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by Daniel Stern (part 1 in a series)
Why do we have automotive cooling systems?
As engines burns gasoline, expanding gases push the piston, driving the crankshaft; but only about one quarter of the chemical energy in the gasoline becomes kinetic energy (motion). Most of the rest is waste heat, some of which is thrown off via the exhaust system. The rest heats up the engine block and head.
If there were no cooling system to carry this heat away, the metals would eventually melt, and the engine would “seize.” In nearly all cars, liquid coolant (antifreeze) moves heat away from the engine metal. If it’s cold outside, some of this heat might be used on the air passing across the heater core, warming up your frozen toes or defogging your windshield, but the coolant moves most of the waste heat into the radiator, where it is shed to the air passing across the surface. Heat that escapes either via the exhaust or via the radiator does no useful work; it is lost and gone forever.
A cooling system in good condition can get rid of heat faster than the engine can produce it, but it needs to be regulated, so the engine can warm up and operate efficiently. Thus, the thermostat, which starts out closed (so that heat is kept within the engine and coolant) and later opens, allowing hot antifreeze into the radiator, where it can be cooled down.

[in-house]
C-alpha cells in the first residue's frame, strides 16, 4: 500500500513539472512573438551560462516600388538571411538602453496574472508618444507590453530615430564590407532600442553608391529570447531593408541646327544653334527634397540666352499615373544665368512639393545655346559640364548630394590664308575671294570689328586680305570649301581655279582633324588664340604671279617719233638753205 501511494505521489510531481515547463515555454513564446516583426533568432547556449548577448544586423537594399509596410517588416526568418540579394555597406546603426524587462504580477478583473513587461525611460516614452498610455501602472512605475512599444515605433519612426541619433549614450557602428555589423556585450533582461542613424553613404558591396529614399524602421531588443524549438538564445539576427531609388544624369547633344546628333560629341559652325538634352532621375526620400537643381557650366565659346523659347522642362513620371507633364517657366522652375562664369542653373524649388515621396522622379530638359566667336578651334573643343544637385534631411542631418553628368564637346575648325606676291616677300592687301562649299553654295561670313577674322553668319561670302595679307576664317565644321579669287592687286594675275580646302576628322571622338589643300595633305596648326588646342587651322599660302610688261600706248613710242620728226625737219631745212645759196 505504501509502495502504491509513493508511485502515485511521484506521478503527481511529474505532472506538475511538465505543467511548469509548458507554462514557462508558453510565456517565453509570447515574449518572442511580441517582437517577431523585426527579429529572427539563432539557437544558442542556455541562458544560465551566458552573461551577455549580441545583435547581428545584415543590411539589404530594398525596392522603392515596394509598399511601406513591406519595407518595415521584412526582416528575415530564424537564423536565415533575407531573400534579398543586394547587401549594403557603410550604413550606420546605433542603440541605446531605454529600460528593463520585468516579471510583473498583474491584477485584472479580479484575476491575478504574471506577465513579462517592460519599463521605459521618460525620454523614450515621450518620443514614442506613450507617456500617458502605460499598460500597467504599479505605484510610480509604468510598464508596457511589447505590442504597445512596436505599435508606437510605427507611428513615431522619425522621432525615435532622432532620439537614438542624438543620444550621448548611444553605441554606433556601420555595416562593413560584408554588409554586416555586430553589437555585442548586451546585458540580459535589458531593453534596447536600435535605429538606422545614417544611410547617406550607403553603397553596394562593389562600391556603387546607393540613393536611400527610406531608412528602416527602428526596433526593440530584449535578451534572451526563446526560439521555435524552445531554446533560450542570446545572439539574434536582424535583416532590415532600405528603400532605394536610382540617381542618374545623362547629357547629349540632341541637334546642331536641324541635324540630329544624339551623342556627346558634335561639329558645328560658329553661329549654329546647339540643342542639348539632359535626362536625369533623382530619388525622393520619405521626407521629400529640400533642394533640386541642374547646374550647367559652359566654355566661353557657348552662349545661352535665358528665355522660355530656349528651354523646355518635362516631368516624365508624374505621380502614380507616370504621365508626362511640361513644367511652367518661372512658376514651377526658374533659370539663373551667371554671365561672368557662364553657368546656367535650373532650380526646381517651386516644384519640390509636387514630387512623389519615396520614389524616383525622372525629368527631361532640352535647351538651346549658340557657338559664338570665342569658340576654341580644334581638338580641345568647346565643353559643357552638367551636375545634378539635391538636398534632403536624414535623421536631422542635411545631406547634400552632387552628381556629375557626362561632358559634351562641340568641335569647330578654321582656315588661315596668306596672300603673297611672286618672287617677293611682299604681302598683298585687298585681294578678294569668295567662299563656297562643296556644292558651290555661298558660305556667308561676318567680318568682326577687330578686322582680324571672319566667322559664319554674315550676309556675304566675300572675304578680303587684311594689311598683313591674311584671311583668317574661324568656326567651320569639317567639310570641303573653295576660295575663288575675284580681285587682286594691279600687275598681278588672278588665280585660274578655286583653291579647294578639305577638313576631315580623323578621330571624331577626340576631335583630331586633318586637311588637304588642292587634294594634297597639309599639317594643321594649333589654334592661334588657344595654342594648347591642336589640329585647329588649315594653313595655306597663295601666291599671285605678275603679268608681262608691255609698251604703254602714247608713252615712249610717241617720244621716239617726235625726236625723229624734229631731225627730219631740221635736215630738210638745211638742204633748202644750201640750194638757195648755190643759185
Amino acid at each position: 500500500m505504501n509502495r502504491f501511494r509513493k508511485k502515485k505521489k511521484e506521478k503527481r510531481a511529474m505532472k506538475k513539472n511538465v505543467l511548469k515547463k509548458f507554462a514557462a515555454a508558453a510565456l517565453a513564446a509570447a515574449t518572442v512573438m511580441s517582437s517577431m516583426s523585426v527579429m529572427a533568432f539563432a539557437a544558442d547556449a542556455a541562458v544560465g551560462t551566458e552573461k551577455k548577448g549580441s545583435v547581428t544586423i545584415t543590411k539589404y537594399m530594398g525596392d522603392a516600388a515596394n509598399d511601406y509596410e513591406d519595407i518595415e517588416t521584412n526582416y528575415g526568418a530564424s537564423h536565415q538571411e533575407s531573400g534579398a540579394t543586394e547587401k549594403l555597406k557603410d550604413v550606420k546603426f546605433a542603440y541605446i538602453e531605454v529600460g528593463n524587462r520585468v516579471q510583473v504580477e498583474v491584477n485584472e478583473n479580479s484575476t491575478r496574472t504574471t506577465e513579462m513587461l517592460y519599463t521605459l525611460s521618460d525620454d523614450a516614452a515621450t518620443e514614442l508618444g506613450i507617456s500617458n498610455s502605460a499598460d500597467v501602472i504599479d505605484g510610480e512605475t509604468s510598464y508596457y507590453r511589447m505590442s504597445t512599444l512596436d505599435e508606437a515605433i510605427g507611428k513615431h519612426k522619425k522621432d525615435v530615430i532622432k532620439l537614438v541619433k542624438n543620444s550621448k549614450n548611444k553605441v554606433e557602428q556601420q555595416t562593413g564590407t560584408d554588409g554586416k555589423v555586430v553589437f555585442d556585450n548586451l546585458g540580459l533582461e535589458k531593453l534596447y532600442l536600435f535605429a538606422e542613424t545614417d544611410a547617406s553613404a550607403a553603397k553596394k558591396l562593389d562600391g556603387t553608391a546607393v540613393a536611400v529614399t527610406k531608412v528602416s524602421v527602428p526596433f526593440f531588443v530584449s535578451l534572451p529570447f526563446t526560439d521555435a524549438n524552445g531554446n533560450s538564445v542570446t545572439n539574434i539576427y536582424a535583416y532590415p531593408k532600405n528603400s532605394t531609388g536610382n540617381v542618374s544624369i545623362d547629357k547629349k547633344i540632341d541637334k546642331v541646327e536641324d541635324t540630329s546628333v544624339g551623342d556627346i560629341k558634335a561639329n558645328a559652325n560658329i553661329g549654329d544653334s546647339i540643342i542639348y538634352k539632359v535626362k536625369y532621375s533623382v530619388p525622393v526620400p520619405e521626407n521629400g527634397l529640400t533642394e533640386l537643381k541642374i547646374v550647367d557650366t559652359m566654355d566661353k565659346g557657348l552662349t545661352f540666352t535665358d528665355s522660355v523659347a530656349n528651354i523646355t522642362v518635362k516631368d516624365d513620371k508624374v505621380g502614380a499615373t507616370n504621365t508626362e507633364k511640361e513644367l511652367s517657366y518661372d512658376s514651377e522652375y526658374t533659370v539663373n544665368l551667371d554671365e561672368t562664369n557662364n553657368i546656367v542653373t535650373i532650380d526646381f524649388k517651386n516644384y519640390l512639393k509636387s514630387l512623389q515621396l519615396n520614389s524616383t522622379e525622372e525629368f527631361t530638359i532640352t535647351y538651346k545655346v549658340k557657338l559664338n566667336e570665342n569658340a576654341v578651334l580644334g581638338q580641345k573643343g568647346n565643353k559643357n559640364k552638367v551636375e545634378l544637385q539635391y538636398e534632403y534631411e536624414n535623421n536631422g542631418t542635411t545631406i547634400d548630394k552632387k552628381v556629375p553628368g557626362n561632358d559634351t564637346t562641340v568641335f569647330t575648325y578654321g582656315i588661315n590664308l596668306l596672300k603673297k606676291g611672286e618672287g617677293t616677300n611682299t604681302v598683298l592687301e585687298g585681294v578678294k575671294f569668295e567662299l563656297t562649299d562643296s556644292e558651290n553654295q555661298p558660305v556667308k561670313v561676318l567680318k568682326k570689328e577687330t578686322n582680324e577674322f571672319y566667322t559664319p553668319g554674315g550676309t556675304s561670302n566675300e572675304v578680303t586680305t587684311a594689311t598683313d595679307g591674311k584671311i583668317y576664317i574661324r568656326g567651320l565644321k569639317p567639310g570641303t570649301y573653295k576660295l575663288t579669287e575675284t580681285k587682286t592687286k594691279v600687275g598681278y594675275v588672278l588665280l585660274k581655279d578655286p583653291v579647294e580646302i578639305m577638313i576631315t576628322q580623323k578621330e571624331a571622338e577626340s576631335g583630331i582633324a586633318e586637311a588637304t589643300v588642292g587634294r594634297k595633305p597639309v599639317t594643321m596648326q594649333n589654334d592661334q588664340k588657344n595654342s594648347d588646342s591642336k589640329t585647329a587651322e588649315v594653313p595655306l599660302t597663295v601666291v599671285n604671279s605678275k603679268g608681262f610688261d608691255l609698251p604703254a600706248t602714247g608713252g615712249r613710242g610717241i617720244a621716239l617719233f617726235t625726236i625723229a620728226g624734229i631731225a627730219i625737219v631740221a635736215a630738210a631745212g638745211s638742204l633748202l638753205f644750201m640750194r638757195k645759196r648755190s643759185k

The thermostat controls the minimum temperature of the engine. It cannot control the maximum temperature. The only way the thermostat can cause the engine to run too hot is if it is faulty and doesn’t open completely (or at all).
It is commonly, but wrongly, thought that a cooler-running engine is better. It is not! An engine prevented from reaching proper operating temperature because the thermostat is “too cold” (opens at too low a temperature), or missing entirely, wastes fuel, wears faster, and dirties its oil faster. If you are removing the thermostat or running a 160° unit to prevent or fix overheating, you’re just masking the symptom of whatever is wrong with your cooling system. Find it, fix it, and run the correct thermostat.
The specified thermostat temperature is 180° (meaning the thermostat opens and allows the antifreeze into the radiator when the fluid reaches 180°) for Mopar vehicles through 1967 without CAP (“Clean Air Package,” Chrysler’s first emission control system). That’s true for Imperial, Chrysler, Dodge, and Plymouth.
Starting in the late 1960s, higher-temperature thermostats—185°, 190°, 195°, and even 200°—were installed at the factory to help clean up emissions. Hotter coolant means more complete combustion because of less quench-out, so there would be fewer unburned hydrocarbons (HC) and carbon monoxide (CO) in the exhaust. But higher combustion chamber temperatures also mean more oxides of nitrogen (NOx) in the exhaust, so starting in 1971 the factory began backing down on thermostat temp—from 190° to 185°, for example; specifics depended on engine and configuration. But then in 1973, valve-regulated exhaust gas recirculation came along as an effective NOx control strategy, so thermostat temps started climbing again; the spec was 195° pretty much across the board by 1974.
Generally, and within reason, hotter coolant is better. A hotter engine is more efficient, and there’s less engine wear and longer engine life, because there’s less unburned fuel to wash the oil down off the cylinder walls. The exhaust contains less toxic unburned fuel and carbon monoxide.